Dahlia Lama – a mythical creature of flowering wisdom

Written by Sven Eberlein

Love and compassion are necessities, not luxuries. Without them humanity cannot survive.

Last Sunday Deb and I took our annual trip to the dahlia garden in SF’s Golden Gate Park. There is something magical about it, something that takes me out of my head and into my heart. When I get into that space I am reminded of His Holiness the 14th Dalai Lama of Tibet, who despite being exiled and struggling against fierce opposition from the Chinese government continues to speak from a place of love and compassion.

Times are turbulent, and sometimes it seems like we’re on a permanent bad news cycle that acts as a negative feedback loop. However, in my own activism I’ve found that there needs to be a balance between recognizing what’s not working and being the change I wish to see. Making time to see the beauty in this world and listening to heartfelt words of wisdom gives me strength to continue my work for social, environmental and economic justice.

Thus my tribute to this mythical creature of flowering wisdom, Dahlia Lama.


There has been so much talk about religion, what it means, whose holy book said what and when, and why and where we should or shouldn’t build our temples of worship. I think the most likely place we’ll ever find God is in our heart.

My religion is very simple. My religion is kindness.


and it is my impression that the more we understand God the less we need words to describe her…

Sometimes one creates a dynamic impression by saying something, and sometimes one creates as significant an impression by remaining silent.


So I try to stay focused on what I can do.

Be kind whenever possible. It is always possible.


…and stay away from that which is impossible.

If you can, help others; if you cannot do that, at least do not harm them.


It all starts from within…

We can never obtain peace in the outer world until we make peace with ourselves.


…and then spreads its wings

It is not enough to be compassionate. You must act. There are two aspects to action. One is to overcome the distortions and afflictions of your own mind, that is, in terms of calming and eventually dispelling anger. This is action out of compassion. The other is more social, more public. When something needs to be done in the world to rectify the wrongs, if one is really concerned with benefiting others, one needs to be engaged, involved.


On an airplane, the instructions in case of emergency are clear: put the oxygen mask on yourself before helping others. As we’re becoming more aware of how interconnected we are on this planet we see that we all breathe the same air.

Today, more than ever before, life must be characterized by a sense of universal responsibility, not only nation to nation and human to human, but also human to other forms of life.


But sometimes that’s easier said than done. So when things get frustrating and difficult, I try to remind myself…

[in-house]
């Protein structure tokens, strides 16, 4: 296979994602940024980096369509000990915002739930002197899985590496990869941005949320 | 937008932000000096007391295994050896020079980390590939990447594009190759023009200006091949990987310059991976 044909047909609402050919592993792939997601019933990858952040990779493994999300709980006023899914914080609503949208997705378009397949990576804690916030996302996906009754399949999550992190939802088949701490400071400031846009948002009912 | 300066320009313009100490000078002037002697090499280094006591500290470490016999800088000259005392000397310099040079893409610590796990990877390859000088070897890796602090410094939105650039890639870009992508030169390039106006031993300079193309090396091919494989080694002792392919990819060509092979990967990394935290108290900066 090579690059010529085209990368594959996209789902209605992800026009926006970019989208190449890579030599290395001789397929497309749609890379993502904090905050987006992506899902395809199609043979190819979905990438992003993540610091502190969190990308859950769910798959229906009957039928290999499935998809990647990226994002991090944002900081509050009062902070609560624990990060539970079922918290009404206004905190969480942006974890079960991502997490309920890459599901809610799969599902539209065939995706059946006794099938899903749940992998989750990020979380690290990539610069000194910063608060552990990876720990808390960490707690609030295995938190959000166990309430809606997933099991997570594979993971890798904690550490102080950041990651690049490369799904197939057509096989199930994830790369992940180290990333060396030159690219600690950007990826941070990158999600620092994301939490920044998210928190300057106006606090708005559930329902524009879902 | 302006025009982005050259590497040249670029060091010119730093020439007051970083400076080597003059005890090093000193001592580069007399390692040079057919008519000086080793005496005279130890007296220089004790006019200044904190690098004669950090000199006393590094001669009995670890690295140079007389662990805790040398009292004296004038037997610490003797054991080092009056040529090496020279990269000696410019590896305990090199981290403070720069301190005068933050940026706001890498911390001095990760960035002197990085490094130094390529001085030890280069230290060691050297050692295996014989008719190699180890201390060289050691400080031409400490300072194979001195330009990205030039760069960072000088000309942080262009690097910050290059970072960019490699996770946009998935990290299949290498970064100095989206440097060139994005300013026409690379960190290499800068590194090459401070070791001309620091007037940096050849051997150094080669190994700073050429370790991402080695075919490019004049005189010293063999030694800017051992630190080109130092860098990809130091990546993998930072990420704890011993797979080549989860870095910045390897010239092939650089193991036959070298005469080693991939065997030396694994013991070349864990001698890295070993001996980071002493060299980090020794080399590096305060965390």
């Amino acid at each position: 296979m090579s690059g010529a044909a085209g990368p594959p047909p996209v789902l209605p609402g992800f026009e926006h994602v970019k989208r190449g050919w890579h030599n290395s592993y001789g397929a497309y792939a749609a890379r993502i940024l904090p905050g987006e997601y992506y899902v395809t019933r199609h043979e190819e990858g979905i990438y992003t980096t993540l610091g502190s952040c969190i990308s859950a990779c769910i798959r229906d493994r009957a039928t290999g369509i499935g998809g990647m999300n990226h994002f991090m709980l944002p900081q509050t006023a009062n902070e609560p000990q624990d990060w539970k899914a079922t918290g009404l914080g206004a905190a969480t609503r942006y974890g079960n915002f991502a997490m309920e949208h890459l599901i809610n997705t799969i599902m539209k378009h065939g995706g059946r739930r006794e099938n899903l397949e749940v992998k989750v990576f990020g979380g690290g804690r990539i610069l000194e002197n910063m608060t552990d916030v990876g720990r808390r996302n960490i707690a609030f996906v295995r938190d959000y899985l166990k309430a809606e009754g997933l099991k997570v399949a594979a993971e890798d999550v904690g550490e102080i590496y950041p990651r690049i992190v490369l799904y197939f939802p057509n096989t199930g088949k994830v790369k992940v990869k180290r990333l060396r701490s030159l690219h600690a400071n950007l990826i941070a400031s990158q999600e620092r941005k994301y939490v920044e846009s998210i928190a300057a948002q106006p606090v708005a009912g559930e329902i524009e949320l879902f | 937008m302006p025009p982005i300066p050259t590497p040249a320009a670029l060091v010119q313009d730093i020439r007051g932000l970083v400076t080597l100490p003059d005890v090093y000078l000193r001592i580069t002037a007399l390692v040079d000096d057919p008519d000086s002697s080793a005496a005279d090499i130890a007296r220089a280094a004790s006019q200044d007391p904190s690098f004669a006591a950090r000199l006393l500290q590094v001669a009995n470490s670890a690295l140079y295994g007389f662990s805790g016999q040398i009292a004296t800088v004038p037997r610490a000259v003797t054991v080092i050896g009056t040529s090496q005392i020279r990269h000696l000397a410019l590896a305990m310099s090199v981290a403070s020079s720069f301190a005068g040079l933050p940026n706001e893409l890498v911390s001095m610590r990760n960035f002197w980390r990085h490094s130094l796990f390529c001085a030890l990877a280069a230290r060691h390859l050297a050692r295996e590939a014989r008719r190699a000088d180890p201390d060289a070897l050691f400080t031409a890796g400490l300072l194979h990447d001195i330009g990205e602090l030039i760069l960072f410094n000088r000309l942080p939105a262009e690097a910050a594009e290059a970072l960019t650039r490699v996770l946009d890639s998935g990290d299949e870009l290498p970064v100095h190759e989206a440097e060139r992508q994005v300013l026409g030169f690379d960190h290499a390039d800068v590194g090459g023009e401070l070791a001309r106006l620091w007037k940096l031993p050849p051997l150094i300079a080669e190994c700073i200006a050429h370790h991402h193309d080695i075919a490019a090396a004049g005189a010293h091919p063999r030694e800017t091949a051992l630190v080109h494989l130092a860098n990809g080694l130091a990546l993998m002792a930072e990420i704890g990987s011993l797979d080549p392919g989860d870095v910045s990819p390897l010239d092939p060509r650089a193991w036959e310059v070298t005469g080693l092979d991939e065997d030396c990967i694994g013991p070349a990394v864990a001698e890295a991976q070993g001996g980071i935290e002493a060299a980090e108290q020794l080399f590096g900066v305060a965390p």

In the practice of tolerance, one’s enemy is the best teacher.


That doesn’t mean we shouldn’t fight for what we believe in. The opposite, the more tuned in we are to ourselves the more engaged we become in the world.

If there is love, there is hope to have real families, real brotherhood, real equanimity, real peace. If the love within your mind is lost, if you continue to see other beings as enemies, then no matter how much knowledge or education you have, no matter how much material progress is made, only suffering and confusion will ensue.


It’s tempting to think that what you do doesn’t matter because the system is rigged or a few powerful politicians or corporations control everything or whatever other outside force is keeping us down. It’s also tempting to think that small steps don’t matter, even if they’re in the right direction. But it’s many small steps by many people taken over a long period of time that create one giant leap, so I’ve got to make sure I keep taking my small steps and help others to take their small steps too…

Sometimes we feel that one individual’s action is very insignificant. Then we think, of course, that effects should come from channeling or from a unifying movement. But the movement of the society, community or group of people means joining individuals. Society means a collection of individuals, so that initiative must come from individuals. Unless each individual develops a sense of responsibility, the whole community cannot move. So therefore, it is very essential that we should not feel that individual effort is meaningless – you should not feel that way. We should make an effort.


Our time here is precious and short. What we give is in the end what we receive.

We are all here on this planet, as it were, as tourists. None of us can live here forever. The longest we might live is a hundred years. So while we are here we should try to have a good heart and to make something positive and useful of our lives. Whether we live just a few years or a whole century, it would be truly regrettable and sad if we were to spend that time aggravating the problems that afflict other people, animals, and the environment. The most important thing is to be a good human being.


All else follows.


all quotes by His Holiness the 14th Dalai Lama of Tibet
Dahlia photos mostly by Debra Baida, and a couple of the less striking ones by me.

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Sven Eberlein

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